• SNiC

Have you ever walked through a minefield?

Updated: Jun 13

Have you ever walked through a minefield?

Not a metaphorical one.

I have.

When I was Director of Finance at Mines Advisory Group (MAG).


When I joined I asked to go to the field as early as possible to understand how I might best serve the organisation. I knew that to really understand what it was like to do the work we did I needed to get out from behind my desk, go overseas and walk through a minefield. Being a Director of Finance is about more than Finance.

Cambodia was 1st

From Phnom Penh, we travelled by road to Battambang. I had a security briefing, donned my Personal Protective Equipment (PPE) and walked the length of a cleared path in a minefield. Our teams were actively clearing mines in this minefield. The cleared path was marked so you didn’t stray onto uncleared land. I didn’t walk alone. It was a surreal feeling. Adrenalin surged through my veins. Although I knew it had been cleared it didn’t stop my mind wondering ‘what if they missed a spot?’ Later that afternoon I got to push the button on a controlled explosion. All unexploded ordnance found that day was buried and then safely detonated from a distance. An unforgettable experience.

Northern Iraq 2nd

I remember the HEAT. Too hot for the Mine Detection Dogs to work after 10am. I remember that same surreal feeling. More adrenalin pumped through my veins. The intensity was heightened as we had travelled from our base in Erbil in an armed convoy. About midway between Erbil and the minefield we had to get out of the vehicles and put on our PPE in case the vehicle got shot at. Walking through a minefield was a walk in the park after that.

What was I thinking?

I wanted to build strong working relationships and to do that I needed to meet my colleagues where they were at and understand the world of MAG through their eyes.

These experiences helped me have a greater appreciation of the work my colleagues were doing. It enabled me represent our work externally. I got to learn first-hand about the risks they were taking. It built bridges between Finance and Operations.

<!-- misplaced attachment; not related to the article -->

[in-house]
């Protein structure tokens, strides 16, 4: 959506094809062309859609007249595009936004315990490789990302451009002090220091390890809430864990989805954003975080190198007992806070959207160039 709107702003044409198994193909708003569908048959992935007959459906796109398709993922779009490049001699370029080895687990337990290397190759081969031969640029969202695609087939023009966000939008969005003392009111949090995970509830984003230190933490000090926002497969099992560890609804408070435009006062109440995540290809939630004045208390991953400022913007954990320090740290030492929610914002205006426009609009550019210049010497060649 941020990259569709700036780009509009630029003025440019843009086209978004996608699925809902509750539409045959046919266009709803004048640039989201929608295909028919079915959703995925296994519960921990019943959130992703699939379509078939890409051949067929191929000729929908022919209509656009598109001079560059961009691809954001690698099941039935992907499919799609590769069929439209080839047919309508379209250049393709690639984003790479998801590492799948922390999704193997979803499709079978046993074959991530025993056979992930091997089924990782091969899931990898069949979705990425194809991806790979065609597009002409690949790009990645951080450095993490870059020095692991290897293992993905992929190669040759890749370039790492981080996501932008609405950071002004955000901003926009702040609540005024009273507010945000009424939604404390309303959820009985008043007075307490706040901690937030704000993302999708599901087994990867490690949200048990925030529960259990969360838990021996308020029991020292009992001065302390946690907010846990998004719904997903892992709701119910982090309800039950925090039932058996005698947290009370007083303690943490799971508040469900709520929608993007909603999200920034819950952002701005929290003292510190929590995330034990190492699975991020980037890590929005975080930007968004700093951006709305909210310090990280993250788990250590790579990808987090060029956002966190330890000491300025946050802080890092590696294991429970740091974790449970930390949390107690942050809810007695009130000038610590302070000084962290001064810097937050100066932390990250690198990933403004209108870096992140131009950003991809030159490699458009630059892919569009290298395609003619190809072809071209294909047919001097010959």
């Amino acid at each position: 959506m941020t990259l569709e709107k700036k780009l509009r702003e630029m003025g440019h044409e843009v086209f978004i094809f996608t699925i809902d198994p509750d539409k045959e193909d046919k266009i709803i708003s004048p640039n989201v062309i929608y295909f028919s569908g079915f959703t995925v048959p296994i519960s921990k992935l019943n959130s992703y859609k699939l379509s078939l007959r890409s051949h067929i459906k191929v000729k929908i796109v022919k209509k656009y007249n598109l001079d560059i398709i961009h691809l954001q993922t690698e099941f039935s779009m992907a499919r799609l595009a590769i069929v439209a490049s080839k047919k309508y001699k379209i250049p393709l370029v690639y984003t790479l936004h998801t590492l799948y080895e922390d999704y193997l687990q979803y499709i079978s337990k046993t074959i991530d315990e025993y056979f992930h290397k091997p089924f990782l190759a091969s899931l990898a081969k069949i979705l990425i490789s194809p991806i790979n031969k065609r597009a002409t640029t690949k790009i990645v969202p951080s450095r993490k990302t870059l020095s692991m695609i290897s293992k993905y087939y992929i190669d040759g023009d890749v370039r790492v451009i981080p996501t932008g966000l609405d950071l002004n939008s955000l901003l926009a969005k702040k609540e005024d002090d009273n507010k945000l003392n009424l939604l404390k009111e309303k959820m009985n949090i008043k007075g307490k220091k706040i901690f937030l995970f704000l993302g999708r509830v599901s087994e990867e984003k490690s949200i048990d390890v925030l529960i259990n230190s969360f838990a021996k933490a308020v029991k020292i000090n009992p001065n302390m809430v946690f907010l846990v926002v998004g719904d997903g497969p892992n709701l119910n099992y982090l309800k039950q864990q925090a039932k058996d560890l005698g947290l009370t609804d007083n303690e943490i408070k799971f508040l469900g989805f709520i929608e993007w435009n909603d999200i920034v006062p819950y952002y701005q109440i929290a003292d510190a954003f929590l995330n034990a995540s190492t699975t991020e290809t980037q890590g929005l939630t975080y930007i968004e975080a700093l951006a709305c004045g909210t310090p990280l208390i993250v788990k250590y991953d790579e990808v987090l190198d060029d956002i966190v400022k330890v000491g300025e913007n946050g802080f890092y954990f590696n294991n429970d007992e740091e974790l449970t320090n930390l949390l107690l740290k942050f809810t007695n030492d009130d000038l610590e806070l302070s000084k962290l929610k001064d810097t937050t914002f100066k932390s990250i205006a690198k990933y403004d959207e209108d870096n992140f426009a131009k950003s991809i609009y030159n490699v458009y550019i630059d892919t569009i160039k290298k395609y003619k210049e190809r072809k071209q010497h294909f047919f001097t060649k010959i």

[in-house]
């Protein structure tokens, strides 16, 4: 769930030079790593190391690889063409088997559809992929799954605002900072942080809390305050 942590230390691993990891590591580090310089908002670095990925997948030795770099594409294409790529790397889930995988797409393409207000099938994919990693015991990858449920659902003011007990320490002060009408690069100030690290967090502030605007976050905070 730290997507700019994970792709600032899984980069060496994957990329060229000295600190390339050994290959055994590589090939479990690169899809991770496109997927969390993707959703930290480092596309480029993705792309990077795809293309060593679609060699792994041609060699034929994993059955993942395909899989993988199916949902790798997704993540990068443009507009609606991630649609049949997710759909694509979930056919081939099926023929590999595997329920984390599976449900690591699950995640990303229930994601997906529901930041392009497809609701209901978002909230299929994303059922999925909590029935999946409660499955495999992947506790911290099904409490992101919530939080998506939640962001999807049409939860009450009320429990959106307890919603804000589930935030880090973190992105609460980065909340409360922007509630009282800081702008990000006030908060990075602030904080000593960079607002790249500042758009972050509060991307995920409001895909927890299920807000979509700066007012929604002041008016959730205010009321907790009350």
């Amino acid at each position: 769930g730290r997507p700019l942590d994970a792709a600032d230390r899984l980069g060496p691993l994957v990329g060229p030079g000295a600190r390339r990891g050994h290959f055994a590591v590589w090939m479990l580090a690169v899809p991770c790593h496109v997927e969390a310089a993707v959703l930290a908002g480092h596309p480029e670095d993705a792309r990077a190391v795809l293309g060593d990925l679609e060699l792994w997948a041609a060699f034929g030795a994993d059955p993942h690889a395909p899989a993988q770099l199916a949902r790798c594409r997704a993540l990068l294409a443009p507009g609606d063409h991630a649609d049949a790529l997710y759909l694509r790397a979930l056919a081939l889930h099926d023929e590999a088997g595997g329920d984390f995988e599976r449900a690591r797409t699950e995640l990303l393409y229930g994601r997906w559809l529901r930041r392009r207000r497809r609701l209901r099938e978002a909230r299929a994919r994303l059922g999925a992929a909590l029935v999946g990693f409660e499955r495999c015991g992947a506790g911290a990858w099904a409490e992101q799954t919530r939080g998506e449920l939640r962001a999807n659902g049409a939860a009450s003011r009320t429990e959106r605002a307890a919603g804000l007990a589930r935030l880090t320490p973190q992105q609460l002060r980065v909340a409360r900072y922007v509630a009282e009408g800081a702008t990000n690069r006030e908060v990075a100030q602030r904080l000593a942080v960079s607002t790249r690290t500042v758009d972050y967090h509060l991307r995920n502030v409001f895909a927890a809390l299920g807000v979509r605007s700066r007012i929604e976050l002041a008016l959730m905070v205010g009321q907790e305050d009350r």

My improved understanding of the risks, the context and the working conditions helped me be a more effective Director of Finance. Spending time with the people who did this work helped me appreciate them more, helped us relate to one another better and helped me see how I could serve them best as a Director.

It was also inspirational and motivational. On the days that I was feeling stressed or exhausted reconciling or reporting I only had to reflect on one of those experiences. Immediately I could see how my work related to the bigger picture of making the world a safer place.

It’s all relative

People who have worked with me will know that one of the questions I’ve been known to ask is ‘Is anyone going to die as a result of that not being done?’. I’ll usually only ask this if stress levels are high, people are working long hours and maybe not looking after themselves or one another. If the answer is NO, it can wait until tomorrow or next week. When you are working in a minefield if the answer is ‘YES’ the chance of death is HIGH. It is all relative. In Finance there is always so much work to do. Don’t forget to rest and recharge.

Relationships Matter

Relationships are built by being present with others. By understanding their view of the world. Knowing our colleagues reminds us that we are dealing with people. Real people with real feelings. So, meet people where they are at. Communicate in a way that they understand. Strong working relationships will help you walk through any minefield….and survive.

#communication #relationships #people


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